125: Well, this was a rather heart attack-inducing way to start off the night. And McD might have to get by Nico twice more this season to claim additional trophies for his collection? Yeesh. We knew this would be a close match -- both their matches last year were nervy affairs and there had been nothing from either guy this season to suggest that this match would be any different. Nico remains adept at frustrating McDonough, mostly by locking up in a lot of collar-and-elbow ties on top and leaning hard on McD. Is there an element of stalling in that? I would say so... but it's almost never going to be called. (I thought the uncalled false starts Megaludis got away with at several points were more egregious mistakes on the part of the referee.)
To his credit, Nico did have the most dangerous shots in the match -- he got to McD's legs on a couple occasions and was in fairly deep before McD was able to stalemate him. The larger concern was that McD was never really that close to finishing one of his own shots; he was able to win this time without completing a shot of his own, but that won't always be the case. McD needs to go back to the drawing board where Nico is concerned and come up with some new tricks. Still, he gritted out a very tough win in this dual, a win that Iowa absolutely had to have (a loss would have sucked the air out of the building for Iowa and probably made it impossible for Iowa to win the dual) -- that's not easy to do and he ultimately came through for the Hawks against a tough opponent.
133: This was one of the few weights where Iowa figured to have an above-average shot at earning bonus points... and Tony did not disappoint. I thought he could get bonus points against Conaway, but even I certainly didn't expect him to get a pin. It's funny: Ramos has a rep for struggling to get back points in his matches and while that's not totally undeserved, he also leads Iowa's starters in pins with seven after sticking Conaway. So he's not exactly a total bum when it comes to getting guys on their backs. The trick for Tony is to be able to do that more consistently -- if he can do that he'll take the leap from very, very good wrestler to genuinely great wrestler.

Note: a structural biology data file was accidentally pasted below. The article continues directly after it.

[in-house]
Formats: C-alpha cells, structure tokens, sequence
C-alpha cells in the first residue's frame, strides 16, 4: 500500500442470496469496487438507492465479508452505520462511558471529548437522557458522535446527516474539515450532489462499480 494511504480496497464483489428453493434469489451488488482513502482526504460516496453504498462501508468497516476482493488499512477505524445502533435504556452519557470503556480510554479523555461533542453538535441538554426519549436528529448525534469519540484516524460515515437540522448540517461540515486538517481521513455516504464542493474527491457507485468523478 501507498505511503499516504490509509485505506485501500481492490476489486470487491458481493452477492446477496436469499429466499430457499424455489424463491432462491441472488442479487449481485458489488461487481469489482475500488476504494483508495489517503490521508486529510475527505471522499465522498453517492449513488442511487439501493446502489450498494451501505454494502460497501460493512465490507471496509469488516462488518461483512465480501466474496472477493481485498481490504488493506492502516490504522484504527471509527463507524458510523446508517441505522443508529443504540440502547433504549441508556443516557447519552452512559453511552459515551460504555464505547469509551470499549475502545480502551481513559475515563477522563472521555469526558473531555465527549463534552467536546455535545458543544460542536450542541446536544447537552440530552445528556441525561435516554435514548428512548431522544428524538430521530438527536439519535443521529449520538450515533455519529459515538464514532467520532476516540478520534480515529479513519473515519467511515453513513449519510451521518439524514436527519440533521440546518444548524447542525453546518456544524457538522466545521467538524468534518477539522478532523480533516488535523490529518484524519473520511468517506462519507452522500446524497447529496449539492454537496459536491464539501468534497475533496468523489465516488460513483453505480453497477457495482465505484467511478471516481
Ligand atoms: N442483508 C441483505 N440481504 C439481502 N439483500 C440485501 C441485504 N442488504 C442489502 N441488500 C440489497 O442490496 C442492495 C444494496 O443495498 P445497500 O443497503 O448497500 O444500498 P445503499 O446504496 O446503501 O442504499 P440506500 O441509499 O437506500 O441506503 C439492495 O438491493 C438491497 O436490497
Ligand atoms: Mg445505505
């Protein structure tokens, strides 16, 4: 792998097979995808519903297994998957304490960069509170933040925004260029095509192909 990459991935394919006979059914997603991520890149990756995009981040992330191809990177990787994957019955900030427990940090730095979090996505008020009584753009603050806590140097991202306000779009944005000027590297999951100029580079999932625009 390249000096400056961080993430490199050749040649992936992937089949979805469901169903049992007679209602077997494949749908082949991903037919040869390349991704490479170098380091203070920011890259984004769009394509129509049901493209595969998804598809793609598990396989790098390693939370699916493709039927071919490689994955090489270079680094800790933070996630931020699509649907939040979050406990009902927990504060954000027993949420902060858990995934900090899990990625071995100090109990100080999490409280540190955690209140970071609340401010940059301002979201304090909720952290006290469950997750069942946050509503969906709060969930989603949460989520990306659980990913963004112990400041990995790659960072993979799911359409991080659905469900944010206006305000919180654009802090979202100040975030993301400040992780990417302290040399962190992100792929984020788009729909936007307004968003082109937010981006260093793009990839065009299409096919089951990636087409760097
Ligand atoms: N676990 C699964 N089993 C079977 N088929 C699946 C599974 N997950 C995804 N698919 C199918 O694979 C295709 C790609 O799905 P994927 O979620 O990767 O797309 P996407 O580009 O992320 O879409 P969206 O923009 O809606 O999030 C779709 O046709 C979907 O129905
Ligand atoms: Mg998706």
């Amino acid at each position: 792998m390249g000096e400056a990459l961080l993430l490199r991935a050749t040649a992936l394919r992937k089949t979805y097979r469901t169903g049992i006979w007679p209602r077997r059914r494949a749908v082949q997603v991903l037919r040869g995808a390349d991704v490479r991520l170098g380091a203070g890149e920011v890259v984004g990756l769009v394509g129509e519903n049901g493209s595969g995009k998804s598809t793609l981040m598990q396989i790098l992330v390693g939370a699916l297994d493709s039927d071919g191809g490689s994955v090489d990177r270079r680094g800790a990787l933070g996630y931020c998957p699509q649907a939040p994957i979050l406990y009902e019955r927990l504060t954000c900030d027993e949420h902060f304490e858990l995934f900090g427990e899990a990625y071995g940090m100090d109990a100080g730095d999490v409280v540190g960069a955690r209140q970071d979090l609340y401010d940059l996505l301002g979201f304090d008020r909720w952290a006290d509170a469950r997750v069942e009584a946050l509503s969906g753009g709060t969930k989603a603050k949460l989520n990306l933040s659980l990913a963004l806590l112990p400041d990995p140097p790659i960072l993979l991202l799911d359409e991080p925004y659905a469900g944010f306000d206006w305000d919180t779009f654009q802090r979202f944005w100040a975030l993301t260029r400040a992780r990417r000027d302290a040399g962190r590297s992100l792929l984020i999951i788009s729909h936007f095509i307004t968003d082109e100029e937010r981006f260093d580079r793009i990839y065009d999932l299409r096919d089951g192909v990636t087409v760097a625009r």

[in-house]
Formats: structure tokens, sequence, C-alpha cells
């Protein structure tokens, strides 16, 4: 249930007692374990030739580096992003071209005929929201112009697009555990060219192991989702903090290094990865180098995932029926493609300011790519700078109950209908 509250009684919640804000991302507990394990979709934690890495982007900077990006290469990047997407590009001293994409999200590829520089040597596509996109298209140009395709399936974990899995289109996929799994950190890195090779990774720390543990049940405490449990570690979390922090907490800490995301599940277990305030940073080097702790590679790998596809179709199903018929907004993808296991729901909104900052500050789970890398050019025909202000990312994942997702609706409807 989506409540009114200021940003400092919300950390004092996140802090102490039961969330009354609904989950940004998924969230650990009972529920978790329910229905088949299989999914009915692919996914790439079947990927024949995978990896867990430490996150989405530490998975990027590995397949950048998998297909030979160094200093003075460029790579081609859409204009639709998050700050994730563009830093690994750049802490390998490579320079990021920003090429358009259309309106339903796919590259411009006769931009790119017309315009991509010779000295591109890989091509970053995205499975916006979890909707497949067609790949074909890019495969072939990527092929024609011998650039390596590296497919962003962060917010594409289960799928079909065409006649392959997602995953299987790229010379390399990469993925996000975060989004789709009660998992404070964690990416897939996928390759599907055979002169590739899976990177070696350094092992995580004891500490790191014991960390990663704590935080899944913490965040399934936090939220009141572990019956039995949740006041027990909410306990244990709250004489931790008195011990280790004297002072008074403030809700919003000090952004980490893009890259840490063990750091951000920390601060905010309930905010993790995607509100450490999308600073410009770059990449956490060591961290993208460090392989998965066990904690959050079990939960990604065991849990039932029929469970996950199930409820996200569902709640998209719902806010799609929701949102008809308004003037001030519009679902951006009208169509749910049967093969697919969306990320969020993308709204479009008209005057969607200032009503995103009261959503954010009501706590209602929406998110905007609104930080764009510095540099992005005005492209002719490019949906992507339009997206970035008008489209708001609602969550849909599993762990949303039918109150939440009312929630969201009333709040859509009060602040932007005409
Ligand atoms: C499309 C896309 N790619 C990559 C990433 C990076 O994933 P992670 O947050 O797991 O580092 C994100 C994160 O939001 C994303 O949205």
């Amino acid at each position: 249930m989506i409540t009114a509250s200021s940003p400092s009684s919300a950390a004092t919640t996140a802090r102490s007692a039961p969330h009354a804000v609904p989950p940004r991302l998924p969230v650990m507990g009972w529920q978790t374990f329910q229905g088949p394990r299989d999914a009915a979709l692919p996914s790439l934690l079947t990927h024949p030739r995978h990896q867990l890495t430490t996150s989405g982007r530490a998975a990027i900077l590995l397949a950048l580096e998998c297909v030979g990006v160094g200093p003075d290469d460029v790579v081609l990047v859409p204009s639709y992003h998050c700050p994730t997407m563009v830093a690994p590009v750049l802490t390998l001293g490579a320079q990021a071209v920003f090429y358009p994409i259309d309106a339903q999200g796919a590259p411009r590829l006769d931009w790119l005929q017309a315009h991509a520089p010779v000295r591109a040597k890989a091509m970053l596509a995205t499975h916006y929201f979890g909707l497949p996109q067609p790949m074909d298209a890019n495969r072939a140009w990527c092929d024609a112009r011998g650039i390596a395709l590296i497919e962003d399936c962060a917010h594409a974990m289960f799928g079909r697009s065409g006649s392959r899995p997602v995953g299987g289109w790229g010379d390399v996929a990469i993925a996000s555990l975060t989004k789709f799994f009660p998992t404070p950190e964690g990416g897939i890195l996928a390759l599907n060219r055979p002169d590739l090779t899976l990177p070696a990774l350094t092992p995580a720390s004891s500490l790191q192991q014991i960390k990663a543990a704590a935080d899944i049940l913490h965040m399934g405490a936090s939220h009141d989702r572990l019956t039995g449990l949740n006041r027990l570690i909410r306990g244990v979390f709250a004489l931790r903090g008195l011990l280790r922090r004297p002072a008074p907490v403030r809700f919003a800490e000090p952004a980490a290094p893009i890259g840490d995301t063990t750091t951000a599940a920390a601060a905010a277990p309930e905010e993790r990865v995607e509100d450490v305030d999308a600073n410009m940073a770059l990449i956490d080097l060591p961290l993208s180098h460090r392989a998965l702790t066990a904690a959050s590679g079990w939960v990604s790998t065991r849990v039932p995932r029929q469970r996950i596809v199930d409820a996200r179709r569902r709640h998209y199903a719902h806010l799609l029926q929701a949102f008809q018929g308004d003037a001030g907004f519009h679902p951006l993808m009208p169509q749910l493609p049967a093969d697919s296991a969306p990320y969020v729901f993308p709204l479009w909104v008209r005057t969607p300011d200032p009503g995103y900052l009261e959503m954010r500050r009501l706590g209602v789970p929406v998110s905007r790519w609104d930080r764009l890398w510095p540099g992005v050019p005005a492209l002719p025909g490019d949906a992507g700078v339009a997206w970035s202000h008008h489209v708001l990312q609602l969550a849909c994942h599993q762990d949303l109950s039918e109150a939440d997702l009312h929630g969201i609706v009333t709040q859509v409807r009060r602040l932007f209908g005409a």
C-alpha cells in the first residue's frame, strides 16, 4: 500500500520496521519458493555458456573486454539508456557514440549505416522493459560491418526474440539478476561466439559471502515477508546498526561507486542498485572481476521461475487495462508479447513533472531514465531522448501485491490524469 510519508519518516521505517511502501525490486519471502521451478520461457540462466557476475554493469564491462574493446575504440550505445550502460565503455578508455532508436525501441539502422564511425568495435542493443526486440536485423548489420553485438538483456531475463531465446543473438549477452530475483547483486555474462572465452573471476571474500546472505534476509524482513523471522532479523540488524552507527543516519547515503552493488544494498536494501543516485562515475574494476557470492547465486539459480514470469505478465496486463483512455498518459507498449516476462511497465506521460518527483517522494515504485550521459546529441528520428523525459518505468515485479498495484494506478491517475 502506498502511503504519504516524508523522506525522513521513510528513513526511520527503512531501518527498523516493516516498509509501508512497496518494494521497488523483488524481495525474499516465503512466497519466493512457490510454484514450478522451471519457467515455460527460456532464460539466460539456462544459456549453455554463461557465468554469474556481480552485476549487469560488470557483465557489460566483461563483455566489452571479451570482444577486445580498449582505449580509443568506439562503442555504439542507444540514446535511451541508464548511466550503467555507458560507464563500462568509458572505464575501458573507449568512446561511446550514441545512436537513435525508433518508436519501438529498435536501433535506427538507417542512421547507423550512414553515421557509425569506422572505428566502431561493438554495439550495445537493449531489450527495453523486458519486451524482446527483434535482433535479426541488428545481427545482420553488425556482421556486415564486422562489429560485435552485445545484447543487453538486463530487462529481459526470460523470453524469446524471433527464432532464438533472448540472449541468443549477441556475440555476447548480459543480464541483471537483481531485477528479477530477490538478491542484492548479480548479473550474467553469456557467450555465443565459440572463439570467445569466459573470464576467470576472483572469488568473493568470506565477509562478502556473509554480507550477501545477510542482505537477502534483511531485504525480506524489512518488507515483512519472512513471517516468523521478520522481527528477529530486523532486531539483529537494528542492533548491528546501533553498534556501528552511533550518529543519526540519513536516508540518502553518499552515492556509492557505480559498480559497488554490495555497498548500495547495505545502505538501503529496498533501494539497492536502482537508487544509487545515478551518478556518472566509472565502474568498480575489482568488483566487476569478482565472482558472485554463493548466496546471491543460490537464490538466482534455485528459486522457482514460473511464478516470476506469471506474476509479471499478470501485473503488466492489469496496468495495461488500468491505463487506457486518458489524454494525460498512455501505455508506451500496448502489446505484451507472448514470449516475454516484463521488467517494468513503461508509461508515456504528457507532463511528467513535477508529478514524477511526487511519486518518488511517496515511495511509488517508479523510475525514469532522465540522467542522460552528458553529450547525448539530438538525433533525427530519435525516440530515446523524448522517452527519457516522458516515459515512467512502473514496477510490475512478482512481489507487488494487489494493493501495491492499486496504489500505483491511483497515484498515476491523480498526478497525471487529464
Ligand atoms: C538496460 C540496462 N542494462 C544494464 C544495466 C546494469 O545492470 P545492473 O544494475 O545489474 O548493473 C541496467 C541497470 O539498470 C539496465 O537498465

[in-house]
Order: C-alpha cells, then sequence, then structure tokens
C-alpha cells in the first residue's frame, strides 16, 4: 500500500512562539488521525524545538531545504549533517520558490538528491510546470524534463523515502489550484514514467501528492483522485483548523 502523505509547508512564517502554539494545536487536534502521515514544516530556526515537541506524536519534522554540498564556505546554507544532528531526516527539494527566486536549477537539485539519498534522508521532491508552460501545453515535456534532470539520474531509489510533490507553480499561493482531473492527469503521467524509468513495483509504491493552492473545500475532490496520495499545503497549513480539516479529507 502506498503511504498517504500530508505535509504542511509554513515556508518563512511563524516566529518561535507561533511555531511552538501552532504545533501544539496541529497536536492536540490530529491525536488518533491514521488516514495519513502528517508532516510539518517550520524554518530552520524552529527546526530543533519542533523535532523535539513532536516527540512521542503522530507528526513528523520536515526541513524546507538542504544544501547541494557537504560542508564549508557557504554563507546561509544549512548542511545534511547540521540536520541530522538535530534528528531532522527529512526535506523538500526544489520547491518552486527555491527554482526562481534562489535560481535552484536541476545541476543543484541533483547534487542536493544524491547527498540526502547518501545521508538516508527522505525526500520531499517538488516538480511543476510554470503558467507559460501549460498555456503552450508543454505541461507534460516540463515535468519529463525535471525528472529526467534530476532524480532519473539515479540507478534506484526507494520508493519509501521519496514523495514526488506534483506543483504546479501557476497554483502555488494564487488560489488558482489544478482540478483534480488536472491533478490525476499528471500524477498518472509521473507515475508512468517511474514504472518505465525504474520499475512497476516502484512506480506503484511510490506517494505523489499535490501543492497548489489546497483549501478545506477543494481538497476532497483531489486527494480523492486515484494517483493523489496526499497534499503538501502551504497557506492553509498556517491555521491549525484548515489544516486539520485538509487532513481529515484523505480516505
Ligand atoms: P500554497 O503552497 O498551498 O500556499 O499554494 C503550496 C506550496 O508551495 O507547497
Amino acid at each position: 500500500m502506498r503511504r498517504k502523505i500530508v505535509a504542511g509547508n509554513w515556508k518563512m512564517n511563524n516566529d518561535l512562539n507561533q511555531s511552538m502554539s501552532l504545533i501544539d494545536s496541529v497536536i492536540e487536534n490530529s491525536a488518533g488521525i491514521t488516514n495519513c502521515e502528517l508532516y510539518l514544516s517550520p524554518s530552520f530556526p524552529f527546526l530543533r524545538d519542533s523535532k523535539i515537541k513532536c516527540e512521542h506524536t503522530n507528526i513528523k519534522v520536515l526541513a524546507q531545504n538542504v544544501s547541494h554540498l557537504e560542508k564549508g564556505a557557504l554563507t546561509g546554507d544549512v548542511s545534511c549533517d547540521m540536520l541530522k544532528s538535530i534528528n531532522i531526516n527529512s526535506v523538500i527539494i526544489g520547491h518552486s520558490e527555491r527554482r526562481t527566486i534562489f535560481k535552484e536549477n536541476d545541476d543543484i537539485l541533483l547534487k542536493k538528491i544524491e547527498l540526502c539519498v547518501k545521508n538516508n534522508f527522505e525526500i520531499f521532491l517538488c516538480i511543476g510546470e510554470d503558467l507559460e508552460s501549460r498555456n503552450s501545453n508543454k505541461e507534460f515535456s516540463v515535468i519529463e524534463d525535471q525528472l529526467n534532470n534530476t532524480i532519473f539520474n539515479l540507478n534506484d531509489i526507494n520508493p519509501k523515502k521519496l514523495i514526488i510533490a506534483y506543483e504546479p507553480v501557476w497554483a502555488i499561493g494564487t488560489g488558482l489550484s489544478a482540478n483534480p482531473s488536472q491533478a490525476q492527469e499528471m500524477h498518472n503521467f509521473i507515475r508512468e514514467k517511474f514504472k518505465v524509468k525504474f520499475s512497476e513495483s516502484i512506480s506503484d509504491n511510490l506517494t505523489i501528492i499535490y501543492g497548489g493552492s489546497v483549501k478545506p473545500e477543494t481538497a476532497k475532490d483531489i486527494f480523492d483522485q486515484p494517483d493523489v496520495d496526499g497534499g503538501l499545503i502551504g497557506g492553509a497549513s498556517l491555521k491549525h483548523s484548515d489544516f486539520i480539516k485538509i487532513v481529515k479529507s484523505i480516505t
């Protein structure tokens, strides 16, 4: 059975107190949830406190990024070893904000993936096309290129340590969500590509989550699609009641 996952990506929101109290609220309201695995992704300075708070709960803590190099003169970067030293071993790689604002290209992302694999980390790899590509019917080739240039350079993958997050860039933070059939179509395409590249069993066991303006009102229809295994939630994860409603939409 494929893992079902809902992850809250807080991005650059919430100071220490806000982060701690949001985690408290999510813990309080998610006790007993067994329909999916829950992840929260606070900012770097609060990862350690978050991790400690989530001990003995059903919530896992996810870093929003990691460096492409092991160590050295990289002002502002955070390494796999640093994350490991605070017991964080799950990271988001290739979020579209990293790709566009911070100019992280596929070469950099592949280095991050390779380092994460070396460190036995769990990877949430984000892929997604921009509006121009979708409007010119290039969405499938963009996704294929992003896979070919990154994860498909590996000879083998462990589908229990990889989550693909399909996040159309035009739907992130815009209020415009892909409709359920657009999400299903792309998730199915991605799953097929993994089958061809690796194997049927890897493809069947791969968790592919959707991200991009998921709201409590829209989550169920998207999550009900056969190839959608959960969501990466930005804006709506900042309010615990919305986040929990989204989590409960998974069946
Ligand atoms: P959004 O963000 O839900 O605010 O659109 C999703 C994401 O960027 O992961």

In this match, he burst through with a takedown after a cagey first minute or so and getting that first takedown seemed to light a fire in Ramos, because he started working a takedown clinic on Conaway for the rest of the match, leading up to the point where he whipped him over with a very slick cow-catcher that planted him squarely on his back. The pin was academic at that point and the boost it gave the crowd -- and the cushion it gave Iowa in the score line -- was invaluable.
141: Ballweg came out next and had the uneviable task of following McDonough's nerve-rattling but dramatic win and Tony's emphatic domination, but he had little trouble putting up an impressive win of his own. The match started slowly, but once he was able to finally get Pearsall taken down, he quickly took control of the match and started racking up points. He used a combination of takedowns and hard rides (with bonus points) to blow the match wide open and cruise to a 12-2 win. Pearsall hadn't lost by more than a decision in any of his other matches this season, so Ballweg's dominant performance looks a little extra-impressive (although Pearsall also hasn't wrestled many top guys at 141). Ballweg continues to solidify his standing as a very good wrestler at 141.